What Would Jesus Deconstruct? 1

Before beginning a discussion of the book proper, it’s worth mentioning that What Would Jesus Deconstruct? is the second book in the Church and Postmodern Culture series from Baker Academic. Caputo’s volume comes after James K.A. Smith’s quite helpful and eminently readable (that is, intended for a non-specialist audience) Who’s Afraid of Postmodernism? Taking Derrida, Lyotard, and Foucault to Church. Smith undertook a brief analysis of key aspects of the three philosophers on whose symbolic shoulders stand the philosophical and cultural movement(s) known as postmodernism/ity and how, rather than undermining it, their ideas can actually support the church – particularly in helping to reveal the ways the church has become captive to modernism/ity.

From the Series Preface, by Smith:

“Current discussions in the church – from emergent “postmodern” congregations to mainline “missional” congregations – are increasingly grappling with philosophical and theoretical questions related to postmodernity… Postliberalism – a related “effect” of postmodernism – has engendered a new, confessional ecumenism wherein we find nondenominational evangelical congregations, mainline Protestant churches, and Catholic parishes all wrestling with the challenges of postmodernism and drawing on the culture of postmodernity as an opportunity for rethinking the shape of our churches” (p. 7).

With that in mind, it is worth recounting here that the subtitle of Caputo’s book is “The Good News of Postmodernism for the Church”. For Caputo (and unlike many believers, both “conservative” and “liberal”), the postmodern challenge to modernity is good news, challenging the ways the church has become entrenched in narratives that carry it away from its calling as a people faithful to Jesus.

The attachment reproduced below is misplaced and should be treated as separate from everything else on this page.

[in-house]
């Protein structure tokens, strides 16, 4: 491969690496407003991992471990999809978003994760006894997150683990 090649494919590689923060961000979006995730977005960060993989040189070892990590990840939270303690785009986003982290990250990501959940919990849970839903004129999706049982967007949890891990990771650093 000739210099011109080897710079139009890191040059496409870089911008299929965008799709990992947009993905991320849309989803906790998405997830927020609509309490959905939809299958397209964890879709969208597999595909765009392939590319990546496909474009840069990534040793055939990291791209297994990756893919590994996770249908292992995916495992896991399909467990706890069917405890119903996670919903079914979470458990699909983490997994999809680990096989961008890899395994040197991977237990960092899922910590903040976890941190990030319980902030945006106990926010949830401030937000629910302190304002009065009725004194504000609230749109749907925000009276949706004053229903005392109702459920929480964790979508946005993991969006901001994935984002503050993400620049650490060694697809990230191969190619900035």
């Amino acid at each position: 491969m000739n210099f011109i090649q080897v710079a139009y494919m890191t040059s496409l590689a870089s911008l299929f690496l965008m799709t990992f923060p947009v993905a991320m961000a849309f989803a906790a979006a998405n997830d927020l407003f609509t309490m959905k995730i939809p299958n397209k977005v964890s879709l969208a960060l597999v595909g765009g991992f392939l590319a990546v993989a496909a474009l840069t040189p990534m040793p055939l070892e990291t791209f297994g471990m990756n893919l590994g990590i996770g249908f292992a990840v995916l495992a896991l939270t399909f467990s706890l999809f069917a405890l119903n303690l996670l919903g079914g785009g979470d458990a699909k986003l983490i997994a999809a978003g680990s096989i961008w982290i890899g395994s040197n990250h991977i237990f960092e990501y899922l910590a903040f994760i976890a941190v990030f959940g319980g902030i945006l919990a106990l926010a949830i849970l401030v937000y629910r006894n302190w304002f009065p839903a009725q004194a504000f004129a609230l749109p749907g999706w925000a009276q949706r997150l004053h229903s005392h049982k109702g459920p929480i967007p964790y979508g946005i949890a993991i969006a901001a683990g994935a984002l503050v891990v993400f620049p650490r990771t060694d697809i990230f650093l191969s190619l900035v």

Caputo opens the book with Charles Sheldon, a turn-of-the-century Kansas pastor. Sheldon is little-known among modern evangelicals, but they’re likely familiar with the subtitle to his 1896 book In His Steps: “What Would Jesus Do?”. It may surprise people today to discover that this book, whose subtitle has become an epitome of Christian cliché, was one of the major inspirations for the Social Gospel movement in the early 20th century. Caputo notes that this flies in the face of the Christian Right’s tendency to use the question as a kind of weapon against those who disagree. It also goes against the question’s having been made a bastion of Christian consumerism, since the question of what Jesus would do repeatedly comes up when people in the book are faced with a situation that requires them to deal directly with the needs of the poor and destitute, those who had been left behind by the spirit of progress and the ideals of capitalism and individualism that were prevalent at the time.

For Caputo, the question is “a very tricky two-edged sword” (p. 19), and one that should just be used against others but, citing Levinas, “put with ourselves in the accusative”, question ourselves and our relationship to the suffering world, instead of using a “beam, as in a two-by-four, to slam others” (p. 24). “Everyone wants Jesus on their side”, he says, instead of the other way around. Caputo argues that the question itself has no bite unless it is also biting us – otherwise it tends to be a way to get others to do what we want them to do, but doing so under the cover of Jesus.

Caputo then takes a brief look at the word “would” within the question. “Would”, he says, carries all the weight in the question, and draws us into the question of hermeneutics. He quotes Nietzsche, who said “there are no facts, only interpretations” (p. 25), and says the question itself poses another question – that of how much work can actually get done once the question’s complexity is considered. It is here that he calls upon deconstruction for help.